NASA and GM develop power-assisted Robo-Glove
Having trouble getting the lid off that pickle jar? Well, perhaps the Human Grasp Assist device can help. Designed through a collaboration between GM and NASA - and also known as Robo-Glove or K-Glove - the device is based on grasping technology initially developed for the hands of the space-going Robonaut 2. Essentially a power-assisted work glove, Robo-Glove is designed to minimize repetitive stress injuries in both astronauts and autoworkers.
Robonaut 2, for those who don't know, is a humanoid robot that is currently helping out with tasks aboard the International Space Station. It has actuators in each of its fingers, along with pressure sensors that give it a simulated sense of touch.
Robo-Glove likewise has actuators in the upper sections of each finger, along with pressure sensors. When the sensors detect that an object is being grasped by the user, the actuators cause the glove's fingers' synthetic tendons to retract, pulling them into a gripping position and holding them there until further notice. In this way, the user doesn't have to strain to maintain their grip, thus protecting them from injury.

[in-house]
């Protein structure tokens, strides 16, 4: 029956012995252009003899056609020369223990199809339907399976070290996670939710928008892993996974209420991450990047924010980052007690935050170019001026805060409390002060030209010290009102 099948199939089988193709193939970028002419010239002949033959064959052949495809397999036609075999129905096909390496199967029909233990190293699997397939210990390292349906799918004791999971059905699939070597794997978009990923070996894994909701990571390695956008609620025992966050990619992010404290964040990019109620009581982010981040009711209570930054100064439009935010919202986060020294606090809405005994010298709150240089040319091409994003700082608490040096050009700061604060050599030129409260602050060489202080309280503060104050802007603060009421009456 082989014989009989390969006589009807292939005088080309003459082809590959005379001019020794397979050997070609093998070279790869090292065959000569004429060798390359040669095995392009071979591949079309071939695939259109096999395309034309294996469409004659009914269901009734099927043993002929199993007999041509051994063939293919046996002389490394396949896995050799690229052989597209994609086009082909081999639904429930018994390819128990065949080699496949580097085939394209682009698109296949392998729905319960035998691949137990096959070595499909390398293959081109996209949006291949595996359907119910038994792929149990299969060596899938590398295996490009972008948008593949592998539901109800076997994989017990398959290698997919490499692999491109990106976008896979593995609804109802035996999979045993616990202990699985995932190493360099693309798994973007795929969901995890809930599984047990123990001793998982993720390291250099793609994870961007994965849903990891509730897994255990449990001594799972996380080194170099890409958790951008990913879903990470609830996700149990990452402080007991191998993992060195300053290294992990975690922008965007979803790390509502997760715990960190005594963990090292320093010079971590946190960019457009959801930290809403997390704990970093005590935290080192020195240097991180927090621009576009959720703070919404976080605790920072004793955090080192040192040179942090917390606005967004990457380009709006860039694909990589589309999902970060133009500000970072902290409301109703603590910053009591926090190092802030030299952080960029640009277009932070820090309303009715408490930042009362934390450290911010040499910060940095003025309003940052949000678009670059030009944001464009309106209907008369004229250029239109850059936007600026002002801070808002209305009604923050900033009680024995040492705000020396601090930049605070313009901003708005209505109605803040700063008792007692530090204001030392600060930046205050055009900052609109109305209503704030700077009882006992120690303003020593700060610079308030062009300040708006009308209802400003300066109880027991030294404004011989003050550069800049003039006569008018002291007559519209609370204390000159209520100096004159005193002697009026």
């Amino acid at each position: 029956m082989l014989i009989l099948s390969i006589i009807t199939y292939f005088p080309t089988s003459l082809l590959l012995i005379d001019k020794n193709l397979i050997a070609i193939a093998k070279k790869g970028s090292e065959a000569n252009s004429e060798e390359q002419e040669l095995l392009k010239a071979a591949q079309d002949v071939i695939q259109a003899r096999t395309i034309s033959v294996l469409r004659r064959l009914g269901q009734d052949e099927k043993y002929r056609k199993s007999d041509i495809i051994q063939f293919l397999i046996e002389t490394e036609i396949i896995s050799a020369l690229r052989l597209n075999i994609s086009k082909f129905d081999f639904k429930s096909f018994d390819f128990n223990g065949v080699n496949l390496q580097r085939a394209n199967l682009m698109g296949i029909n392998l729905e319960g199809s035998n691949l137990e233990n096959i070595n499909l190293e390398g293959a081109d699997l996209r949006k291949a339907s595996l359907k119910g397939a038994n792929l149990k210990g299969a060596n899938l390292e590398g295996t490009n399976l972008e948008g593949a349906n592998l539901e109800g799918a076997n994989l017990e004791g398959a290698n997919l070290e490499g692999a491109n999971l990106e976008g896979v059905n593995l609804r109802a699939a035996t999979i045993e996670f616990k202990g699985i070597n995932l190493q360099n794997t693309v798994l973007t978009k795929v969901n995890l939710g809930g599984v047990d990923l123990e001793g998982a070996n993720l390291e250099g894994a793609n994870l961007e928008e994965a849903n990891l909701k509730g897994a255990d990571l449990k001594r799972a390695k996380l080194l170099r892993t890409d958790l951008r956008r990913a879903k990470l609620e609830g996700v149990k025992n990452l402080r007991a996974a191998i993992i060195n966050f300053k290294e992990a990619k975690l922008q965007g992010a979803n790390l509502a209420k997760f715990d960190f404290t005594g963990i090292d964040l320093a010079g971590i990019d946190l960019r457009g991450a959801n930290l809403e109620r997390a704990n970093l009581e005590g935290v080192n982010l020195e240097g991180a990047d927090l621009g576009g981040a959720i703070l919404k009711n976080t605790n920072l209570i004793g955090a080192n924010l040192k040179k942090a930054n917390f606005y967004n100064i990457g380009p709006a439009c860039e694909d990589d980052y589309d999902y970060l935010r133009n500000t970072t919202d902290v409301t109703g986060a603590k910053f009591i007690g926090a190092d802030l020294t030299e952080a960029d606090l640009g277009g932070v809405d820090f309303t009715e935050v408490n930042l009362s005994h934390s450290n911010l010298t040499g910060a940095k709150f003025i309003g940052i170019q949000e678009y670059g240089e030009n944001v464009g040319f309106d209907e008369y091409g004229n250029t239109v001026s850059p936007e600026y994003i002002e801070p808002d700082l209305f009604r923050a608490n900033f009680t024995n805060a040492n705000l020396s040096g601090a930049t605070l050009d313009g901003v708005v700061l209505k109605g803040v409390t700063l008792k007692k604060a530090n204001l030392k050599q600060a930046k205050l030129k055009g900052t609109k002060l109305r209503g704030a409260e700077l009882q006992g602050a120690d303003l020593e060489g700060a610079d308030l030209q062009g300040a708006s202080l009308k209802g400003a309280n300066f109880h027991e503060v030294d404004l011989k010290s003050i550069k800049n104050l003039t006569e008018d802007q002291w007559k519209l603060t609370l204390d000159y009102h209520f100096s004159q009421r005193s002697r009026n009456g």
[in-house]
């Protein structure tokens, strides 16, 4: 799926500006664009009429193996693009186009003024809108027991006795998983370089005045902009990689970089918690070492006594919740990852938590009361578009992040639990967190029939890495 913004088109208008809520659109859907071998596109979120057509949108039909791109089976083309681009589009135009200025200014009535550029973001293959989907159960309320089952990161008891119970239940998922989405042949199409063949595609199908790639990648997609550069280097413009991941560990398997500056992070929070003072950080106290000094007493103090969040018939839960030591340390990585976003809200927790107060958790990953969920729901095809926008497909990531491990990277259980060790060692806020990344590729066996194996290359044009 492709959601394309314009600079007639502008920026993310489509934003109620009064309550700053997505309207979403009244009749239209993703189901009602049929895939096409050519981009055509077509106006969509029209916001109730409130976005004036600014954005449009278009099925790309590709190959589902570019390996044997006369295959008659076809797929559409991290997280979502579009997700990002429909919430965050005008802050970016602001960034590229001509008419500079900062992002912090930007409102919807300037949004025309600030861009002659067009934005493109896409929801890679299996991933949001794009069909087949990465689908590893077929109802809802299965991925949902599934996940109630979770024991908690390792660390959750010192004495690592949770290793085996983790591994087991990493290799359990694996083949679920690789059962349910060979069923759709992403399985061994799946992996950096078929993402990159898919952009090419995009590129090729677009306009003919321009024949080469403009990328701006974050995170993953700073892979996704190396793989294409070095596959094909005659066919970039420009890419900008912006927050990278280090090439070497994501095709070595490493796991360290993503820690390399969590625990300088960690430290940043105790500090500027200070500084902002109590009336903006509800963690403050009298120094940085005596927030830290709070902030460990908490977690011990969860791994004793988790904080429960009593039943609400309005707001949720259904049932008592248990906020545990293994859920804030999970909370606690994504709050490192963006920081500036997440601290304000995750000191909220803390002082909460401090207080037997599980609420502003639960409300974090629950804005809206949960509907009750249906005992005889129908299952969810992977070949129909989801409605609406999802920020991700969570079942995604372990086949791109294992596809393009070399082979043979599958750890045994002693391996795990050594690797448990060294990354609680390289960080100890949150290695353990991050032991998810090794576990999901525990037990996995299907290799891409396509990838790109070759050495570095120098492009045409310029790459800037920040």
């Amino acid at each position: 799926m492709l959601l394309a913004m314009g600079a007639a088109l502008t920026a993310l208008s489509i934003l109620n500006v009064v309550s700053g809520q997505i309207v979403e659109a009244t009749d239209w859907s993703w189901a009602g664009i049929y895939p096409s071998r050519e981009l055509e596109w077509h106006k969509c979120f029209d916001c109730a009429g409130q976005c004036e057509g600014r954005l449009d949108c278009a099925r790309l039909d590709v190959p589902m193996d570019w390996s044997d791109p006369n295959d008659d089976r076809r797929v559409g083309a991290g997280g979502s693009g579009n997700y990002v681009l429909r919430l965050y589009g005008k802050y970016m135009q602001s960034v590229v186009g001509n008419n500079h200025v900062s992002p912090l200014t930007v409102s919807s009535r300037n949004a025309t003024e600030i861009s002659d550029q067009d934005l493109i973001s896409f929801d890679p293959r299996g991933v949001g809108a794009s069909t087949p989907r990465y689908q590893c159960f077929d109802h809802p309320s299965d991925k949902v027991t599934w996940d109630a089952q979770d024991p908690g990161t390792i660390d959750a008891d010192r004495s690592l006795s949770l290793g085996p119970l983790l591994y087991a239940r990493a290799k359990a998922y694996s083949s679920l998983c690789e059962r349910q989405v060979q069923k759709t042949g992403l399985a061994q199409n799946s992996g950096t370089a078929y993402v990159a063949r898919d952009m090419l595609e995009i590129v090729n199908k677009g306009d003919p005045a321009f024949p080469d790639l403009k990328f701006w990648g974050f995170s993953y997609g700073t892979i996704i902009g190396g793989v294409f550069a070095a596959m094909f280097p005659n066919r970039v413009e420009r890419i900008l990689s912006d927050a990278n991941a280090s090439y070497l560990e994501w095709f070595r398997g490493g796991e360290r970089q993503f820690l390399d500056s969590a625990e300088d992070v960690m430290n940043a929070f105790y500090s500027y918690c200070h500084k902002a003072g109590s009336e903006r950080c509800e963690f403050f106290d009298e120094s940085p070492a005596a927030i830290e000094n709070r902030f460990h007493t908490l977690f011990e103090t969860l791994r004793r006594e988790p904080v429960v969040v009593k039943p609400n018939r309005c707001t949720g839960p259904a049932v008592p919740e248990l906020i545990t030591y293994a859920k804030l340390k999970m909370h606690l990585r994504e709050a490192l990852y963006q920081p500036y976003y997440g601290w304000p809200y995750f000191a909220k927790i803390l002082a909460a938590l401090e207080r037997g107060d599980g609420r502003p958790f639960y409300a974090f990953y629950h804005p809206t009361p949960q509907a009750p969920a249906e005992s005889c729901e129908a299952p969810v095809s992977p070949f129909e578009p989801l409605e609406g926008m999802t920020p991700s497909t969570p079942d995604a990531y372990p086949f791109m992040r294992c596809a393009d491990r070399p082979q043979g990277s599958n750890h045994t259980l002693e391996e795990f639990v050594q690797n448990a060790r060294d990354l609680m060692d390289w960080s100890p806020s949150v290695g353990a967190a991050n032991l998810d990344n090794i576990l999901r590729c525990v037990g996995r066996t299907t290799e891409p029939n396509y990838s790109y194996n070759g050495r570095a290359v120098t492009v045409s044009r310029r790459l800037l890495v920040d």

The first prototype was completed last March, which a second version following three months later. Both versions weigh about two pounds (0.9 kg), include a small display for programming and diagnostics, and run off a belt-mounted lithium-ion battery pack designed for use with power tools. A third version is currently in the works, which should be lighter and less bulky.
Tests performed with the existing gloves have indicated that users could indeed hold their grip longer, and more comfortably. It is estimated that if a task ordinarily required a human worker to assert 15 to 20 pounds (6.8 to 9 kg) of gripping force, only five to ten pounds (2.3 to 4.5 kg) would be required if the Robo-Glove were being used.
More information is available in the video below.
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This is a start.
Ultimately we really need an upper skeleton assist.... to remove the load off the back...)
But then why? Why not have a servo operated robot to actually do all of the work as directed by the human operator... Then we can just dump the human when the robot has learned the station.... (as repetitive work is often repetitive task driven, and robots are great at that...)
The human is only needed to direct the robot for "one-off" work, not truly repetitive jobs....
How long do you thing that will take to fix once they are ready for production? 2 minutes to mirror image the design.